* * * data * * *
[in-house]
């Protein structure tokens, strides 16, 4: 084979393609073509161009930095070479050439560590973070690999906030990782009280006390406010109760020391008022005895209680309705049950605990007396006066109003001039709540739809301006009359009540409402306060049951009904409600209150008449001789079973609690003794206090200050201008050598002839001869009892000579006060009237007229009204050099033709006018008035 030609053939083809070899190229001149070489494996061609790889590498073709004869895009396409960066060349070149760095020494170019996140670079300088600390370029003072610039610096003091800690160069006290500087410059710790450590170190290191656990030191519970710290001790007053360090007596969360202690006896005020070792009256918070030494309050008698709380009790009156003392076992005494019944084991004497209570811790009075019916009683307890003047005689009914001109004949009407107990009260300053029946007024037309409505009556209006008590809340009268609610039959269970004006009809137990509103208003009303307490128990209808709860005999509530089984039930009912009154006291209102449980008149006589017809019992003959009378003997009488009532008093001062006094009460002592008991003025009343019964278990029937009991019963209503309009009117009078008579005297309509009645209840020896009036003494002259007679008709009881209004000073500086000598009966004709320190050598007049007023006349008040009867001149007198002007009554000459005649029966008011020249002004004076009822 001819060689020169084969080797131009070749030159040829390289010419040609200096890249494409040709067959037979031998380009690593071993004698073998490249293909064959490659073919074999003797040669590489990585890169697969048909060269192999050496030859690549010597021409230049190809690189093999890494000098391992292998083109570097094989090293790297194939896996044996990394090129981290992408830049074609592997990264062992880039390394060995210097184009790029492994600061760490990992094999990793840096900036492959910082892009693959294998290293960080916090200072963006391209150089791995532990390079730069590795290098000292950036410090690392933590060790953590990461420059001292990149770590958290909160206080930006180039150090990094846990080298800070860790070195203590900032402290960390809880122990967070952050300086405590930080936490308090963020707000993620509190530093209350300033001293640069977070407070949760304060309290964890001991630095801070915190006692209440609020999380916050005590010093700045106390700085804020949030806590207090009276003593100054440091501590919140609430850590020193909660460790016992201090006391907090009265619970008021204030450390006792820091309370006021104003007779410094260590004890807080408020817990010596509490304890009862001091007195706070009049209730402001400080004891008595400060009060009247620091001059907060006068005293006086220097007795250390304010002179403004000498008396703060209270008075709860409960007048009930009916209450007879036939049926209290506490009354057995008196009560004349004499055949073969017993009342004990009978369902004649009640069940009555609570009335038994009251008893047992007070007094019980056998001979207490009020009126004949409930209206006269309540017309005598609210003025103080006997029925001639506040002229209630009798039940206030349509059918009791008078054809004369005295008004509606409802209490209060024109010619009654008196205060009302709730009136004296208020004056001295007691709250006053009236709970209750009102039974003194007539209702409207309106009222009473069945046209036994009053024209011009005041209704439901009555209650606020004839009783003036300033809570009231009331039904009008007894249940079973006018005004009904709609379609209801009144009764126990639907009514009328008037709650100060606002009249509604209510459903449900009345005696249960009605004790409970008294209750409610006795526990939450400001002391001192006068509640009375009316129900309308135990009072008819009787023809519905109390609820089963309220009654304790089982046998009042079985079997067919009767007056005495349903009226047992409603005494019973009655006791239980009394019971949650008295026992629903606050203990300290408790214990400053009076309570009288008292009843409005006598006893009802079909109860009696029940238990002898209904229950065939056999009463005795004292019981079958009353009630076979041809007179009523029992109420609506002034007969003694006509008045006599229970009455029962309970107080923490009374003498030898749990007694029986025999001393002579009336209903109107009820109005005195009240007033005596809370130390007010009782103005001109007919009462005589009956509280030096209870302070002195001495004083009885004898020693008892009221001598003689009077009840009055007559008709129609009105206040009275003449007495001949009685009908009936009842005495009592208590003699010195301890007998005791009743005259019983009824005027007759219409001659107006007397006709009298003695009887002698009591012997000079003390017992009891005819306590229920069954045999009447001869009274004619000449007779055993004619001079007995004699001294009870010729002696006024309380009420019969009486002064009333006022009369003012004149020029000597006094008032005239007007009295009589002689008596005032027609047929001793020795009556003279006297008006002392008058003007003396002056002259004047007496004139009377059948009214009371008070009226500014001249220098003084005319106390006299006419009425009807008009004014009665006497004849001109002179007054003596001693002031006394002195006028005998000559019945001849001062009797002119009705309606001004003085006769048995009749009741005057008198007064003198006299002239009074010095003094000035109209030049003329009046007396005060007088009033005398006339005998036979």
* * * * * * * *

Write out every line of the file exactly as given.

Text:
[in-house]
């Protein structure tokens, strides 16, 4: 084979393609073509161009930095070479050439560590973070690999906030990782009280006390406010109760020391008022005895209680309705049950605990007396006066109003001039709540739809301006009359009540409402306060049951009904409600209150008449001789079973609690003794206090200050201008050598002839001869009892000579006060009237007229009204050099033709006018008035 030609053939083809070899190229001149070489494996061609790889590498073709004869895009396409960066060349070149760095020494170019996140670079300088600390370029003072610039610096003091800690160069006290500087410059710790450590170190290191656990030191519970710290001790007053360090007596969360202690006896005020070792009256918070030494309050008698709380009790009156003392076992005494019944084991004497209570811790009075019916009683307890003047005689009914001109004949009407107990009260300053029946007024037309409505009556209006008590809340009268609610039959269970004006009809137990509103208003009303307490128990209808709860005999509530089984039930009912009154006291209102449980008149006589017809019992003959009378003997009488009532008093001062006094009460002592008991003025009343019964278990029937009991019963209503309009009117009078008579005297309509009645209840020896009036003494002259007679008709009881209004000073500086000598009966004709320190050598007049007023006349008040009867001149007198002007009554000459005649029966008011020249002004004076009822 001819060689020169084969080797131009070749030159040829390289010419040609200096890249494409040709067959037979031998380009690593071993004698073998490249293909064959490659073919074999003797040669590489990585890169697969048909060269192999050496030859690549010597021409230049190809690189093999890494000098391992292998083109570097094989090293790297194939896996044996990394090129981290992408830049074609592997990264062992880039390394060995210097184009790029492994600061760490990992094999990793840096900036492959910082892009693959294998290293960080916090200072963006391209150089791995532990390079730069590795290098000292950036410090690392933590060790953590990461420059001292990149770590958290909160206080930006180039150090990094846990080298800070860790070195203590900032402290960390809880122990967070952050300086405590930080936490308090963020707000993620509190530093209350300033001293640069977070407070949760304060309290964890001991630095801070915190006692209440609020999380916050005590010093700045106390700085804020949030806590207090009276003593100054440091501590919140609430850590020193909660460790016992201090006391907090009265619970008021204030450390006792820091309370006021104003007779410094260590004890807080408020817990010596509490304890009862001091007195706070009049209730402001400080004891008595400060009060009247620091001059907060006068005293006086220097007795250390304010002179403004000498008396703060209270008075709860409960007048009930009916209450007879036939049926209290506490009354057995008196009560004349004499055949073969017993009342004990009978369902004649009640069940009555609570009335038994009251008893047992007070007094019980056998001979207490009020009126004949409930209206006269309540017309005598609210003025103080006997029925001639506040002229209630009798039940206030349509059918009791008078054809004369005295008004509606409802209490209060024109010619009654008196205060009302709730009136004296208020004056001295007691709250006053009236709970209750009102039974003194007539209702409207309106009222009473069945046209036994009053024209011009005041209704439901009555209650606020004839009783003036300033809570009231009331039904009008007894249940079973006018005004009904709609379609209801009144009764126990639907009514009328008037709650100060606002009249509604209510459903449900009345005696249960009605004790409970008294209750409610006795526990939450400001002391001192006068509640009375009316129900309308135990009072008819009787023809519905109390609820089963309220009654304790089982046998009042079985079997067919009767007056005495349903009226047992409603005494019973009655006791239980009394019971949650008295026992629903606050203990300290408790214990400053009076309570009288008292009843409005006598006893009802079909109860009696029940238990002898209904229950065939056999009463005795004292019981079958009353009630076979041809007179009523029992109420609506002034007969003694006509008045006599229970009455029962309970107080923490009374003498030898749990007694029986025999001393002579009336209903109107009820109005005195009240007033005596809370130390007010009782103005001109007919009462005589009956509280030096209870302070002195001495004083009885004898020693008892009221001598003689009077009840009055007559008709129609009105206040009275003449007495001949009685009908009936009842005495009592208590003699010195301890007998005791009743005259019983009824005027007759219409001659107006007397006709009298003695009887002698009591012997000079003390017992009891005819306590229920069954045999009447001869009274004619000449007779055993004619001079007995004699001294009870010729002696006024309380009420019969009486002064009333006022009369003012004149020029000597006094008032005239007007009295009589002689008596005032027609047929001793020795009556003279006297008006002392008058003007003396002056002259004047007496004139009377059948009214009371008070009226500014001249220098003084005319106390006299006419009425009807008009004014009665006497004849001109002179007054003596001693002031006394002195006028005998000559019945001849001062009797002119009705309606001004003085006769048995009749009741005057008198007064003198006299002239009074010095003094000035109209030049003329009046007396005060007088009033005398006339005998036979």